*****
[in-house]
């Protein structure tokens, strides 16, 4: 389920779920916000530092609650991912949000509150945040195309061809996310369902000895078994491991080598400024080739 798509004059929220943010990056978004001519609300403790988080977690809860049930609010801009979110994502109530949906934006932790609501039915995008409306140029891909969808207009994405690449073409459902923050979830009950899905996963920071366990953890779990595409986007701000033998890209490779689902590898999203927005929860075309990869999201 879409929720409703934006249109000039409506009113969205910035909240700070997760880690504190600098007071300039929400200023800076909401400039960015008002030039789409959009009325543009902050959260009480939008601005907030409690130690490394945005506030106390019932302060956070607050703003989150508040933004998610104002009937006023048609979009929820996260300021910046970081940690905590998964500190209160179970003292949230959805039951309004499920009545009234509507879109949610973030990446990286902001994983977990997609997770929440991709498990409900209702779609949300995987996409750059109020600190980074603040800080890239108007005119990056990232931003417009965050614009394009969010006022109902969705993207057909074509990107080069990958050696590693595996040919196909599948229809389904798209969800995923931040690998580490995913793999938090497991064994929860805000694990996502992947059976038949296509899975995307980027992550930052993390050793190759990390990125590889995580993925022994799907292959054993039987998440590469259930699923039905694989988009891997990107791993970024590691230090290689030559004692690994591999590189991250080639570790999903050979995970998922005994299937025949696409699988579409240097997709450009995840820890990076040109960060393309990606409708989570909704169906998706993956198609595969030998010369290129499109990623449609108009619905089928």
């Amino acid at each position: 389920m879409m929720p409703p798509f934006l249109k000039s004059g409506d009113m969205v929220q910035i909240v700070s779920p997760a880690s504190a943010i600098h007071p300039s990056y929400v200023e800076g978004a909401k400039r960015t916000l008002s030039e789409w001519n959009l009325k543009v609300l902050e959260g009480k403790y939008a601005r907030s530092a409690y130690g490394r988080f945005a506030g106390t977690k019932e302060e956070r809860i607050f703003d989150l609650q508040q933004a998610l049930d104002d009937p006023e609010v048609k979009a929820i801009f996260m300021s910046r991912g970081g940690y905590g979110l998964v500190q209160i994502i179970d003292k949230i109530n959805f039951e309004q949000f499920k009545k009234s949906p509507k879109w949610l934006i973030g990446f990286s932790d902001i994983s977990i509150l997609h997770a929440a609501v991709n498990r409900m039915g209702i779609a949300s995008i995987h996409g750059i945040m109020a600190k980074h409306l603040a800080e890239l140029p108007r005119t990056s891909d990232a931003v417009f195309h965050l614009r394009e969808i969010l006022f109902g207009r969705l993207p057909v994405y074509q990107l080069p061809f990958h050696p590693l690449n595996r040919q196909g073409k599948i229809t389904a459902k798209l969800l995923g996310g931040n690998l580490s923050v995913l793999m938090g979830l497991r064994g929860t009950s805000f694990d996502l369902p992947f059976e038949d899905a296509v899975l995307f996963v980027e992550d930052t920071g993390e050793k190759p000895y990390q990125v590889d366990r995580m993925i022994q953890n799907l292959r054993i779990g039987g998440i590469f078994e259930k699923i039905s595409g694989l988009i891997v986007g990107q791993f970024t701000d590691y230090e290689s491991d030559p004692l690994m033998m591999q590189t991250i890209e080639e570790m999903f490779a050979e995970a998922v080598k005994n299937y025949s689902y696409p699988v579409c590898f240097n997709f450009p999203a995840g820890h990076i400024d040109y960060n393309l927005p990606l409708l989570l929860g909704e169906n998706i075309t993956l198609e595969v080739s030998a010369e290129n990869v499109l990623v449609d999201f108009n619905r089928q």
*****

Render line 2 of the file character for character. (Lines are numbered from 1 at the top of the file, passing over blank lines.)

């Protein structure tokens, strides 16, 4: 389920779920916000530092609650991912949000509150945040195309061809996310369902000895078994491991080598400024080739 798509004059929220943010990056978004001519609300403790988080977690809860049930609010801009979110994502109530949906934006932790609501039915995008409306140029891909969808207009994405690449073409459902923050979830009950899905996963920071366990953890779990595409986007701000033998890209490779689902590898999203927005929860075309990869999201 879409929720409703934006249109000039409506009113969205910035909240700070997760880690504190600098007071300039929400200023800076909401400039960015008002030039789409959009009325543009902050959260009480939008601005907030409690130690490394945005506030106390019932302060956070607050703003989150508040933004998610104002009937006023048609979009929820996260300021910046970081940690905590998964500190209160179970003292949230959805039951309004499920009545009234509507879109949610973030990446990286902001994983977990997609997770929440991709498990409900209702779609949300995987996409750059109020600190980074603040800080890239108007005119990056990232931003417009965050614009394009969010006022109902969705993207057909074509990107080069990958050696590693595996040919196909599948229809389904798209969800995923931040690998580490995913793999938090497991064994929860805000694990996502992947059976038949296509899975995307980027992550930052993390050793190759990390990125590889995580993925022994799907292959054993039987998440590469259930699923039905694989988009891997990107791993970024590691230090290689030559004692690994591999590189991250080639570790999903050979995970998922005994299937025949696409699988579409240097997709450009995840820890990076040109960060393309990606409708989570909704169906998706993956198609595969030998010369290129499109990623449609108009619905089928």